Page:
Between my recent trips to sunny Seychelles and festive Germany, I was drawn by the call of the wild to Svasara Jungle Lodge at the Tadoba Andhari Tiger Reserve in Maharashtra. My jungle adventures in Madhya Pradesh earlier this year made me a wildlife tourism enthusiast (Read: Wildlife Tourism: Are We Saving The Tiger?), but Tadoba left me intoxicated. I can’t stop dreaming of forests brimming with unravelled mysteries. Or the sheer beauty and intricacy of their ecosystems. This is a glimpse of that world beyond ours.
There is a whole world out there, in the dense Sal forests of Kanha. A world far removed from you and me. Fascinating stories dwell here just like in the human world. Wildlife and nature peacefully co-exist, and mankind meddles. For better and for worse. These snippets attempt to look beyond what we witness on jungle safaris, and try to capture the essence of life in the wild.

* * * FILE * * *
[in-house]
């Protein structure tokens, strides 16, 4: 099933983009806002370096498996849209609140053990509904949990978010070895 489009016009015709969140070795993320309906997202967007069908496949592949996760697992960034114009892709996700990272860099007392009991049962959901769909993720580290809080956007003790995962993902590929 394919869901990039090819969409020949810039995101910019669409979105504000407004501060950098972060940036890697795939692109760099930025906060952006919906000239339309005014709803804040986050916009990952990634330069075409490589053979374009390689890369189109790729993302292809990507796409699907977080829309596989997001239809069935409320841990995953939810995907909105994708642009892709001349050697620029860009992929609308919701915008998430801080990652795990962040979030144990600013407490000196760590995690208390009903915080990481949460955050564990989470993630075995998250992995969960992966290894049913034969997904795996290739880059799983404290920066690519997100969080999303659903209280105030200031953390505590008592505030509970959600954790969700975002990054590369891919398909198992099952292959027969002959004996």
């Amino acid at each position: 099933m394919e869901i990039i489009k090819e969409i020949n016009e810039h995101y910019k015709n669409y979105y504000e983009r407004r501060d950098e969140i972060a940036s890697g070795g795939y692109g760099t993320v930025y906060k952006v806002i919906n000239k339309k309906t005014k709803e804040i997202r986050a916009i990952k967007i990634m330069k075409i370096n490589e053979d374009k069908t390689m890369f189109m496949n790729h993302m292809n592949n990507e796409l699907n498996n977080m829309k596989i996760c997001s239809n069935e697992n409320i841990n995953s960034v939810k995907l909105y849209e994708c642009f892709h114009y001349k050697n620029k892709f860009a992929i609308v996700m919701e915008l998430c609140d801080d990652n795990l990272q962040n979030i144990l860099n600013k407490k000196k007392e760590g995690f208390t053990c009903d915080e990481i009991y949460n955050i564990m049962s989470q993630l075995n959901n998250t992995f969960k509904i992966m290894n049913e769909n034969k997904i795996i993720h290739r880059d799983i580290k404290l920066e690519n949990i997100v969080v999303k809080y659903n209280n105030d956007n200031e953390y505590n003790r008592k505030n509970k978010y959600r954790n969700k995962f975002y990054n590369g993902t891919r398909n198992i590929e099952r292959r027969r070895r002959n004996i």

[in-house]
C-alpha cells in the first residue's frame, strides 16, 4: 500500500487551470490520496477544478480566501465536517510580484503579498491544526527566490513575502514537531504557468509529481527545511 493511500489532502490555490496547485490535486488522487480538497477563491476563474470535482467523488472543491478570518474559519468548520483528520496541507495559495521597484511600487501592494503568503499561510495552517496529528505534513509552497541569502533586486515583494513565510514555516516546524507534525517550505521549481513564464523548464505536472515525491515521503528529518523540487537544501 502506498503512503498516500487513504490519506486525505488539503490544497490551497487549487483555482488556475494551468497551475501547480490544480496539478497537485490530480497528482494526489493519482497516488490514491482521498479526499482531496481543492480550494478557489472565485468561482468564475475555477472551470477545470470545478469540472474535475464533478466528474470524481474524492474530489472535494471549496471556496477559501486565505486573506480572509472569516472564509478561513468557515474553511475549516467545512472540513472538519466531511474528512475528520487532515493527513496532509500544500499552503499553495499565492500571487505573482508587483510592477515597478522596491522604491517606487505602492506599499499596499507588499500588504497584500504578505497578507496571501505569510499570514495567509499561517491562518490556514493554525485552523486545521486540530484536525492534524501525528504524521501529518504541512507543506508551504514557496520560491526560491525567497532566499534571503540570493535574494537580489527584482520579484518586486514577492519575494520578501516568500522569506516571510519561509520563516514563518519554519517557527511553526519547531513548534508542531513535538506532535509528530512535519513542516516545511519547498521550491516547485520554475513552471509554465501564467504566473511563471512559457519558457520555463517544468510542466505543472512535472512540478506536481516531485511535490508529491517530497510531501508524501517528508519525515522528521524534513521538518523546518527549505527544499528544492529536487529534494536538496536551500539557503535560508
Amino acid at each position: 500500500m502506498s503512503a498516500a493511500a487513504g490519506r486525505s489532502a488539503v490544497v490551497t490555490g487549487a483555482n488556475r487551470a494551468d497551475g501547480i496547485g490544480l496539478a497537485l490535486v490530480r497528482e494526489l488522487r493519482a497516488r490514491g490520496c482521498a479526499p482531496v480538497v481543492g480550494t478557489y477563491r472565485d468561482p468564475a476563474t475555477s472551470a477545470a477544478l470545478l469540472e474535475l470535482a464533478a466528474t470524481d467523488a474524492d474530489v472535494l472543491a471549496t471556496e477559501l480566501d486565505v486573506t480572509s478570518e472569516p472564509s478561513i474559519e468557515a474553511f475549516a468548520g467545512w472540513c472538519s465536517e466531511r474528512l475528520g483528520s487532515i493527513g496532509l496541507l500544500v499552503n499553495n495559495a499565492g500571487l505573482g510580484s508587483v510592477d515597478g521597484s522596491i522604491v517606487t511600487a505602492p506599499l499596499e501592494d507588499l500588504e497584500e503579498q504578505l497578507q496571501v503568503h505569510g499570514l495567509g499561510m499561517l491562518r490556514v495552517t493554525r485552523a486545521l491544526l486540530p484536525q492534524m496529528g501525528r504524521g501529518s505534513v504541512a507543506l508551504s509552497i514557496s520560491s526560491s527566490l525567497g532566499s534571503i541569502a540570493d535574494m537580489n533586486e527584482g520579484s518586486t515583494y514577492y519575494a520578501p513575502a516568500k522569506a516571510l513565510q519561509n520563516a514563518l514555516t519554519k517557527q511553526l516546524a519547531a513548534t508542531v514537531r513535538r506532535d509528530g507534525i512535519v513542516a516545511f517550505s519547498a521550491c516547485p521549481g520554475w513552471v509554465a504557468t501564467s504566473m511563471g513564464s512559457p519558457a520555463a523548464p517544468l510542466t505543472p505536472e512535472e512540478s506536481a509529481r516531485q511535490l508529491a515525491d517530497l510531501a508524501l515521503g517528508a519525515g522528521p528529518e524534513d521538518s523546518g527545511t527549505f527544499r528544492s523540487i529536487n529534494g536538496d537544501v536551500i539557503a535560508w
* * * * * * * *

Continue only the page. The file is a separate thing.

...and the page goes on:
Our jeep comes to a screeching halt. In the distance, two low-lying eyes gaze upon us with a look so cunning, I still can’t get it out of my head. Our naturalist raises his binoculars, and confirms what we suspect. A leopard. It gently raises its spotted body, gives us a defiant last look, and disappears in the bushes. We are left gaping at the empty path, with goosebumps. When Pugdundee Safaris first invited me on a week-long wildlife trip in Madhya Pradesh, I must admit I was a bit apprehensive. My past trips to national parks in Corbett and Sri Lanka had left me with the impression that wildlife tourism, jeep safaris in particular, are terrible for wild animals. Paved roads in the middle of the forest, racing jeeps, the constant pressure from people to see a tiger; it clearly seemed destructive of their natural habitat. That impression is gradually changing, and not because of the bone-chilling encounter with a leopard. Bejoy, the naturalist at Ken River Lodge, linked the argument to economics; it makes …